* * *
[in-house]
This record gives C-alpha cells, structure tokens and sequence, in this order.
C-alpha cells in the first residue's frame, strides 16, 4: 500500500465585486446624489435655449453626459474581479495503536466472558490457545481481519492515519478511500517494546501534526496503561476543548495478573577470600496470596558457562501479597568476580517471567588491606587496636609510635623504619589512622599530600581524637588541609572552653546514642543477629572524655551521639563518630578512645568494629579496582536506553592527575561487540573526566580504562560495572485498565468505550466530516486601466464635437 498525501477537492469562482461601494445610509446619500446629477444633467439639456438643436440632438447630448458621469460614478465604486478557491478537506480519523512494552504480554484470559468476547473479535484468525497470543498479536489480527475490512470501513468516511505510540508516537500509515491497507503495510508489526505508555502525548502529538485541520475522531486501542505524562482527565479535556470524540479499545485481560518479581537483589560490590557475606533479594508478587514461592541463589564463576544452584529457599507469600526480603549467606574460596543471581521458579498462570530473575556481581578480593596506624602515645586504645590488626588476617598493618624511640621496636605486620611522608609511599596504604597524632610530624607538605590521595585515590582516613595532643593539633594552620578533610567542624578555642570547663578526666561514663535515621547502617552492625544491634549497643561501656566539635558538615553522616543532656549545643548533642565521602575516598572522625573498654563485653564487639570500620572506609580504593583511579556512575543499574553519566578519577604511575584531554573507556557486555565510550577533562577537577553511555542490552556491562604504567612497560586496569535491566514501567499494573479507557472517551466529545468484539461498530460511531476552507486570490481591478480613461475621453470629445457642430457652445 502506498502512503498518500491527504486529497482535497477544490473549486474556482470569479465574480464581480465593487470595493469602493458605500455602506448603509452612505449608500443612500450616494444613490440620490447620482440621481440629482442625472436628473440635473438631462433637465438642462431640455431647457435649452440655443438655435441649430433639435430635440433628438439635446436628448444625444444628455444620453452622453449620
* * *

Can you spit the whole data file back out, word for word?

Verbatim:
[in-house]
This record gives C-alpha cells, structure tokens and sequence, in this order.
C-alpha cells in the first residue's frame, strides 16, 4: 500500500465585486446624489435655449453626459474581479495503536466472558490457545481481519492515519478511500517494546501534526496503561476543548495478573577470600496470596558457562501479597568476580517471567588491606587496636609510635623504619589512622599530600581524637588541609572552653546514642543477629572524655551521639563518630578512645568494629579496582536506553592527575561487540573526566580504562560495572485498565468505550466530516486601466464635437 498525501477537492469562482461601494445610509446619500446629477444633467439639456438643436440632438447630448458621469460614478465604486478557491478537506480519523512494552504480554484470559468476547473479535484468525497470543498479536489480527475490512470501513468516511505510540508516537500509515491497507503495510508489526505508555502525548502529538485541520475522531486501542505524562482527565479535556470524540479499545485481560518479581537483589560490590557475606533479594508478587514461592541463589564463576544452584529457599507469600526480603549467606574460596543471581521458579498462570530473575556481581578480593596506624602515645586504645590488626588476617598493618624511640621496636605486620611522608609511599596504604597524632610530624607538605590521595585515590582516613595532643593539633594552620578533610567542624578555642570547663578526666561514663535515621547502617552492625544491634549497643561501656566539635558538615553522616543532656549545643548533642565521602575516598572522625573498654563485653564487639570500620572506609580504593583511579556512575543499574553519566578519577604511575584531554573507556557486555565510550577533562577537577553511555542490552556491562604504567612497560586496569535491566514501567499494573479507557472517551466529545468484539461498530460511531476552507486570490481591478480613461475621453470629445457642430457652445 502506498502512503498518500491527504486529497482535497477544490473549486474556482470569479465574480464581480465593487470595493469602493458605500455602506448603509452612505449608500443612500450616494444613490440620490447620482440621481440629482442625472436628473440635473438631462433637465438642462431640455431647457435649452440655443438655435441649430433639435430635440433628438439635446436628448444625444444628455444620453452622453449620